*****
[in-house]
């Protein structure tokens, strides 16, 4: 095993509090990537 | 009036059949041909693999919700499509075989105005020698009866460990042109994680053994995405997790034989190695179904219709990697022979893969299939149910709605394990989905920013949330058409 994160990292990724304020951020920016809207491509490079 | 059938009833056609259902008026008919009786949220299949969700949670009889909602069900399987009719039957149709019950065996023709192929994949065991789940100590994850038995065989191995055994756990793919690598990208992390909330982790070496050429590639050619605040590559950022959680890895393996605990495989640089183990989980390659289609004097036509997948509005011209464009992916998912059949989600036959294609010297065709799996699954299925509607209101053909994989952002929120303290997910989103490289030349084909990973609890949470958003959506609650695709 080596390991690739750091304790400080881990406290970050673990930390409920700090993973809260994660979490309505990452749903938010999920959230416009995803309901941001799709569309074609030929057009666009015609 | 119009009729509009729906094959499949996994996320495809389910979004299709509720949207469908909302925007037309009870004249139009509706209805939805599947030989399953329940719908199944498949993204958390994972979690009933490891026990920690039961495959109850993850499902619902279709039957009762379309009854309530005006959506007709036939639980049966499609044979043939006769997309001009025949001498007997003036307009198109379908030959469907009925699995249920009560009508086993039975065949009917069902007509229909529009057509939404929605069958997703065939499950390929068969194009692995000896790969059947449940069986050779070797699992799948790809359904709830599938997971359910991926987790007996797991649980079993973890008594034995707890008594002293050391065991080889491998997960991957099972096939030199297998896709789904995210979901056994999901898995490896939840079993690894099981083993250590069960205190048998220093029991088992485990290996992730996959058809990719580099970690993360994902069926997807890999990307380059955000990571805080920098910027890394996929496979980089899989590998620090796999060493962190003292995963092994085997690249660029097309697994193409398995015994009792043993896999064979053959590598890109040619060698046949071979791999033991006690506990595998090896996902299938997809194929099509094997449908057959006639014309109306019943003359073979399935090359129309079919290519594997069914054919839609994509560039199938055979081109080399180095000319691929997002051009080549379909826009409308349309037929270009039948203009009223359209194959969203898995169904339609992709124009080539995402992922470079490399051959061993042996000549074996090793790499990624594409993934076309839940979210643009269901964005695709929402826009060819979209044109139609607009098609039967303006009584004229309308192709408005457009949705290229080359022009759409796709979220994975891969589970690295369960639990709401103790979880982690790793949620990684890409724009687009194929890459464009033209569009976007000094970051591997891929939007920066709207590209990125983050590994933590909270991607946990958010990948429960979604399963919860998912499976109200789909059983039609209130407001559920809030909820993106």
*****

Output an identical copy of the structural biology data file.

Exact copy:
[in-house]
């Protein structure tokens, strides 16, 4: 095993509090990537 | 009036059949041909693999919700499509075989105005020698009866460990042109994680053994995405997790034989190695179904219709990697022979893969299939149910709605394990989905920013949330058409 994160990292990724304020951020920016809207491509490079 | 059938009833056609259902008026008919009786949220299949969700949670009889909602069900399987009719039957149709019950065996023709192929994949065991789940100590994850038995065989191995055994756990793919690598990208992390909330982790070496050429590639050619605040590559950022959680890895393996605990495989640089183990989980390659289609004097036509997948509005011209464009992916998912059949989600036959294609010297065709799996699954299925509607209101053909994989952002929120303290997910989103490289030349084909990973609890949470958003959506609650695709 080596390991690739750091304790400080881990406290970050673990930390409920700090993973809260994660979490309505990452749903938010999920959230416009995803309901941001799709569309074609030929057009666009015609 | 119009009729509009729906094959499949996994996320495809389910979004299709509720949207469908909302925007037309009870004249139009509706209805939805599947030989399953329940719908199944498949993204958390994972979690009933490891026990920690039961495959109850993850499902619902279709039957009762379309009854309530005006959506007709036939639980049966499609044979043939006769997309001009025949001498007997003036307009198109379908030959469907009925699995249920009560009508086993039975065949009917069902007509229909529009057509939404929605069958997703065939499950390929068969194009692995000896790969059947449940069986050779070797699992799948790809359904709830599938997971359910991926987790007996797991649980079993973890008594034995707890008594002293050391065991080889491998997960991957099972096939030199297998896709789904995210979901056994999901898995490896939840079993690894099981083993250590069960205190048998220093029991088992485990290996992730996959058809990719580099970690993360994902069926997807890999990307380059955000990571805080920098910027890394996929496979980089899989590998620090796999060493962190003292995963092994085997690249660029097309697994193409398995015994009792043993896999064979053959590598890109040619060698046949071979791999033991006690506990595998090896996902299938997809194929099509094997449908057959006639014309109306019943003359073979399935090359129309079919290519594997069914054919839609994509560039199938055979081109080399180095000319691929997002051009080549379909826009409308349309037929270009039948203009009223359209194959969203898995169904339609992709124009080539995402992922470079490399051959061993042996000549074996090793790499990624594409993934076309839940979210643009269901964005695709929402826009060819979209044109139609607009098609039967303006009584004229309308192709408005457009949705290229080359022009759409796709979220994975891969589970690295369960639990709401103790979880982690790793949620990684890409724009687009194929890459464009033209569009976007000094970051591997891929939007920066709207590209990125983050590994933590909270991607946990958010990948429960979604399963919860998912499976109200789909059983039609209130407001559920809030909820993106």